Pella — An informational meeting regarding the proposed Oskaloosa-Pella regional airport was held at the Community Center last night. The crowd inside the packed Joan Kuyper Farver Auditorium would have preferred a different structure for the meeting.
On the meeting's agenda was direction that the crowd would be divided into two groups for questions, following the main presentation. One group, with site-specific questions, was sent to the cafeteria and others, with specific questions for 28E partners the City of Pella, City of Oskaloosa and Mahaska County, were sent to room 204.
Before the main presentation began, requests came from the audience to hold all question and answer sessions inside the auditorium. Those who spoke up said they believed this would be beneficial, for everyone to hear the questions proposed and answers given.
The request was denied. The crowd was told that the South Central Regional Airport Agency (SCRAA) Board had selected the format for the evening. The SCRAA board is comprised of representatives from Pella, Oskaloosa and Mahaska County, and will govern the regional airport when complete. The City of Pella representatives are David Barnes, Steve Van Weelden and Donna Smith.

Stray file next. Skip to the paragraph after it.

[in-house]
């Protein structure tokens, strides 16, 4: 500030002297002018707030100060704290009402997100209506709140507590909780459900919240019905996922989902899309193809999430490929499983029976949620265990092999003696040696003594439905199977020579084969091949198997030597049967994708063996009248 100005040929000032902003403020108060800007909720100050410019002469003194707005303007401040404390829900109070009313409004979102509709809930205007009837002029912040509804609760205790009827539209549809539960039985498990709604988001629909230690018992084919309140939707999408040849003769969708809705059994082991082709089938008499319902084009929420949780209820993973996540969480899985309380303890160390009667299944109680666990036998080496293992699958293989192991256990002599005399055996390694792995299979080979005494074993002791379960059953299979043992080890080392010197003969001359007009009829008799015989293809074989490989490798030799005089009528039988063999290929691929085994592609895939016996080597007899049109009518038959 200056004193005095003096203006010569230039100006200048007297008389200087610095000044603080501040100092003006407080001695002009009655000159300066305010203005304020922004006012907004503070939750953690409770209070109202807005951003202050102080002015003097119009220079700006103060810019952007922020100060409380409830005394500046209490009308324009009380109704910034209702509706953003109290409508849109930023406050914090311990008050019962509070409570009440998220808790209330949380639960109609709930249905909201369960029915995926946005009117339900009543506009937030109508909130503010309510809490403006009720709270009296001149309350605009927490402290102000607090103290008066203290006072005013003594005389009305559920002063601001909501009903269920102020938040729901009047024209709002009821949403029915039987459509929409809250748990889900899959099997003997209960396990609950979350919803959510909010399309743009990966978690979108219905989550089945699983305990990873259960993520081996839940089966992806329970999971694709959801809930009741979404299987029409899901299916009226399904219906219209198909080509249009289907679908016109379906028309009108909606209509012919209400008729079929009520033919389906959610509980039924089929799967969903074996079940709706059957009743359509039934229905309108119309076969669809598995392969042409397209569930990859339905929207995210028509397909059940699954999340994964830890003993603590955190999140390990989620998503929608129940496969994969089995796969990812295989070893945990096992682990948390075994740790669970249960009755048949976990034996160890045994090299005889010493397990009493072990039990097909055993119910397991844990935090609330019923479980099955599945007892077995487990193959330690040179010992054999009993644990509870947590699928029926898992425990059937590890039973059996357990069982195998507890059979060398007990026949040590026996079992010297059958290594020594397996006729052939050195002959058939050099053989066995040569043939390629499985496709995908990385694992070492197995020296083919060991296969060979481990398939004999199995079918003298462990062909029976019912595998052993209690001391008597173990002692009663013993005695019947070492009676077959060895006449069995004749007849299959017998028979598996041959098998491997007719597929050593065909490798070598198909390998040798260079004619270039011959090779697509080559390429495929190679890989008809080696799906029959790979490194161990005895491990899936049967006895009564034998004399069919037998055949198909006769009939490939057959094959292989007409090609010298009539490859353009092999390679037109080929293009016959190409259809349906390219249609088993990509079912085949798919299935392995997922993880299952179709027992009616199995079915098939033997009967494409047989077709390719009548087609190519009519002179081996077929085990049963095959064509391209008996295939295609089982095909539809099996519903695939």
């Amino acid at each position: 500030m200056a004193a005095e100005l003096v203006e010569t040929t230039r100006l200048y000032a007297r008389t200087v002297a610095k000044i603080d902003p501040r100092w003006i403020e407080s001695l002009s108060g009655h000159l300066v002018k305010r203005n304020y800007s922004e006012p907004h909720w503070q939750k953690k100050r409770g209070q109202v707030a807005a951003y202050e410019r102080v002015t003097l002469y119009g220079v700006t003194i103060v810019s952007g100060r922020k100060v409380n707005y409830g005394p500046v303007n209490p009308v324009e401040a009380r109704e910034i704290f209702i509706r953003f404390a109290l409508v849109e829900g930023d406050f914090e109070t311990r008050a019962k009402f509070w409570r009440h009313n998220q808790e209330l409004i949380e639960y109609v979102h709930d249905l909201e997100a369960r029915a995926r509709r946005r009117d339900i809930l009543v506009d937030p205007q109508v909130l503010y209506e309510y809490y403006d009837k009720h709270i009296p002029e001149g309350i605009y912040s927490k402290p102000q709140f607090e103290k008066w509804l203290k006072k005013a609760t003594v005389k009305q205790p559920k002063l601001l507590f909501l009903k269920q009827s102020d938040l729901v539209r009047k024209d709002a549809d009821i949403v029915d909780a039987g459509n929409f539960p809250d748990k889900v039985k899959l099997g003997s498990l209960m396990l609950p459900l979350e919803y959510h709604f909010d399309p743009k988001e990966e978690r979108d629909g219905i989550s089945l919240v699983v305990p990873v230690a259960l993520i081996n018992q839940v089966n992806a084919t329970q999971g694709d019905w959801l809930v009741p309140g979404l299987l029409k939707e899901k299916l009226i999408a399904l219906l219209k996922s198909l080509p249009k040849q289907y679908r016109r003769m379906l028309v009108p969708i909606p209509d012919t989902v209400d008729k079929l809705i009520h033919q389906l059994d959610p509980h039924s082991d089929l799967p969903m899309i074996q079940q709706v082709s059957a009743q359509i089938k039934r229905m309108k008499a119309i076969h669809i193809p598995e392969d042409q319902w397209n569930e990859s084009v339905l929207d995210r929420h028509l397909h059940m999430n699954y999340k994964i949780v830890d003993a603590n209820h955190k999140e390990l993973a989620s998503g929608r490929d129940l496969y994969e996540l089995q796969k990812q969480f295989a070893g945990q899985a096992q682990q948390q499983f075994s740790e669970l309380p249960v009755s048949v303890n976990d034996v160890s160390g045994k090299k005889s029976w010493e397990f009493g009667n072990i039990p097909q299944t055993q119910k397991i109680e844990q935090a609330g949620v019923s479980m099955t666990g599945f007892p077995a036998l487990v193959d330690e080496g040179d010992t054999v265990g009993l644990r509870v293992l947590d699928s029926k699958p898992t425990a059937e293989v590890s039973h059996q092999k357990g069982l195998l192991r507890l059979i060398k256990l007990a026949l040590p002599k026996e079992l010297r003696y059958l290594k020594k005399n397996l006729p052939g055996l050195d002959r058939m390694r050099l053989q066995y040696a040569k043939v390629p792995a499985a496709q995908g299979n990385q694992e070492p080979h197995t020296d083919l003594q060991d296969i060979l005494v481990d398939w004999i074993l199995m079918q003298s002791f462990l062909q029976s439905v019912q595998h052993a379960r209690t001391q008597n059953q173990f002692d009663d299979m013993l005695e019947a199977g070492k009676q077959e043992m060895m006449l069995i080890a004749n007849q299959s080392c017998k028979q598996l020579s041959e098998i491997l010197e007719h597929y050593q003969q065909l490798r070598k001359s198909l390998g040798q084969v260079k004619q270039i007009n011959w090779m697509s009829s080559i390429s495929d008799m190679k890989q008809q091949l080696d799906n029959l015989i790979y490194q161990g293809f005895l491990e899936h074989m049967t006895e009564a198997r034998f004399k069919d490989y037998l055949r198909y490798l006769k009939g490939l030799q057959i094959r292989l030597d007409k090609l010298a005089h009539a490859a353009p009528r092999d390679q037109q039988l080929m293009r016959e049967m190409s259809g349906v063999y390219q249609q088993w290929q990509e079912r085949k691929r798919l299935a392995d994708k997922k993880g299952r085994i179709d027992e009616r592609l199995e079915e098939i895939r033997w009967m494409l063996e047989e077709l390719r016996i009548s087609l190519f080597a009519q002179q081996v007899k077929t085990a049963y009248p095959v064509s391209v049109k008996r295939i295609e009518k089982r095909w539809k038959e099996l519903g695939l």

"There was no feasible way to answer everyone's questions without splitting up the group," Pella City Administrator Mike Nardini told The Chronicle. "We wanted the opportunity to answer as many questions as possible."
He added that no matter what format was used, concerns would have remained. The goal of the meeting was to answer questions and provide as much information about the airport as possible.
When the main presentation was over, room 204 quickly began to fill with people. There were so many trying to get into the room that Police Chief Robert Bokinsky contacted the fire chief to find out the room's maximum occupancy.